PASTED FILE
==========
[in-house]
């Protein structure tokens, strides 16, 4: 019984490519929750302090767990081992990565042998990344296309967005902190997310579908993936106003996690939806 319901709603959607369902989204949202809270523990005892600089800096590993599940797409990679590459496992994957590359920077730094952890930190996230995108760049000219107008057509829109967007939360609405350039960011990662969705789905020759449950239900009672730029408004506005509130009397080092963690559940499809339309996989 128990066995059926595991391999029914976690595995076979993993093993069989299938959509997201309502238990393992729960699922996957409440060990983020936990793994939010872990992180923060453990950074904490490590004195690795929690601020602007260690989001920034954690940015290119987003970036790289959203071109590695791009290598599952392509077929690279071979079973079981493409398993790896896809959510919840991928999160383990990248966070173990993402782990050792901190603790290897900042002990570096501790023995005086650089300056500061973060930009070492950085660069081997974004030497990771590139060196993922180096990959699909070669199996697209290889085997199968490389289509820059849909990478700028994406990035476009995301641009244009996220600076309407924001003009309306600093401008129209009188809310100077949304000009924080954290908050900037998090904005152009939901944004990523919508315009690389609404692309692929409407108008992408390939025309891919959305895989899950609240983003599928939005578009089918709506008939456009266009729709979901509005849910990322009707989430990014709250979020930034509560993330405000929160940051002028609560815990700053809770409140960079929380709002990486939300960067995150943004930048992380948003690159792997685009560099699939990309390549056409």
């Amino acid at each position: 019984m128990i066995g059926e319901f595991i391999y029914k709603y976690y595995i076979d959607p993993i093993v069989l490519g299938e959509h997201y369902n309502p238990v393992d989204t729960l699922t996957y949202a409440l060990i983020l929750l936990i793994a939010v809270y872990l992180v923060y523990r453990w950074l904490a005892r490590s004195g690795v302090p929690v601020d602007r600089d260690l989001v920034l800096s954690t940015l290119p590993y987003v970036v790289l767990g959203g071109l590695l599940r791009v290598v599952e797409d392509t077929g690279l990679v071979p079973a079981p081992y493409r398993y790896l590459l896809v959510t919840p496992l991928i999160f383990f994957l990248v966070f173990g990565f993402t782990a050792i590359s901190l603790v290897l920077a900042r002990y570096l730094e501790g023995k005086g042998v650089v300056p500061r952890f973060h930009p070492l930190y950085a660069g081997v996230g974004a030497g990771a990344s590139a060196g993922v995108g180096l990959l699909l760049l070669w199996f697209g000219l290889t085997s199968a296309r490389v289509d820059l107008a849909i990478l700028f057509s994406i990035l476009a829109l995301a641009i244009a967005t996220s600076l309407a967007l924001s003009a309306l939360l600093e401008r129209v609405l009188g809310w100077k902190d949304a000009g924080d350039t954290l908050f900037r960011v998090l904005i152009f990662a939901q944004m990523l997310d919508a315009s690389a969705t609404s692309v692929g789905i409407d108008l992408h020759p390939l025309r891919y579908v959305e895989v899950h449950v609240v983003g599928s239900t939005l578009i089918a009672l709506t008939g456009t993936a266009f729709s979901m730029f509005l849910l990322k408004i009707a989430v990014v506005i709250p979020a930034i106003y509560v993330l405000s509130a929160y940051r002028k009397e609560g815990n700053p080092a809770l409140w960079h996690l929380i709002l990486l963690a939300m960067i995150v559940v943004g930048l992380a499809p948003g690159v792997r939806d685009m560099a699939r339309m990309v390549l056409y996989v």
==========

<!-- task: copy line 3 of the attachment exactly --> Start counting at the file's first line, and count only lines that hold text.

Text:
């Amino acid at each position: 019984m128990i066995g059926e319901f595991i391999y029914k709603y976690y595995i076979d959607p993993i093993v069989l490519g299938e959509h997201y369902n309502p238990v393992d989204t729960l699922t996957y949202a409440l060990i983020l929750l936990i793994a939010v809270y872990l992180v923060y523990r453990w950074l904490a005892r490590s004195g690795v302090p929690v601020d602007r600089d260690l989001v920034l800096s954690t940015l290119p590993y987003v970036v790289l767990g959203g071109l590695l599940r791009v290598v599952e797409d392509t077929g690279l990679v071979p079973a079981p081992y493409r398993y790896l590459l896809v959510t919840p496992l991928i999160f383990f994957l990248v966070f173990g990565f993402t782990a050792i590359s901190l603790v290897l920077a900042r002990y570096l730094e501790g023995k005086g042998v650089v300056p500061r952890f973060h930009p070492l930190y950085a660069g081997v996230g974004a030497g990771a990344s590139a060196g993922v995108g180096l990959l699909l760049l070669w199996f697209g000219l290889t085997s199968a296309r490389v289509d820059l107008a849909i990478l700028f057509s994406i990035l476009a829109l995301a641009i244009a967005t996220s600076l309407a967007l924001s003009a309306l939360l600093e401008r129209v609405l009188g809310w100077k902190d949304a000009g924080d350039t954290l908050f900037r960011v998090l904005i152009f990662a939901q944004m990523l997310d919508a315009s690389a969705t609404s692309v692929g789905i409407d108008l992408h020759p390939l025309r891919y579908v959305e895989v899950h449950v609240v983003g599928s239900t939005l578009i089918a009672l709506t008939g456009t993936a266009f729709s979901m730029f509005l849910l990322k408004i009707a989430v990014v506005i709250p979020a930034i106003y509560v993330l405000s509130a929160y940051r002028k009397e609560g815990n700053p080092a809770l409140w960079h996690l929380i709002l990486l963690a939300m960067i995150v559940v943004g930048l992380a499809p948003g690159v792997r939806d685009m560099a699939r339309m990309v390549l056409y996989v």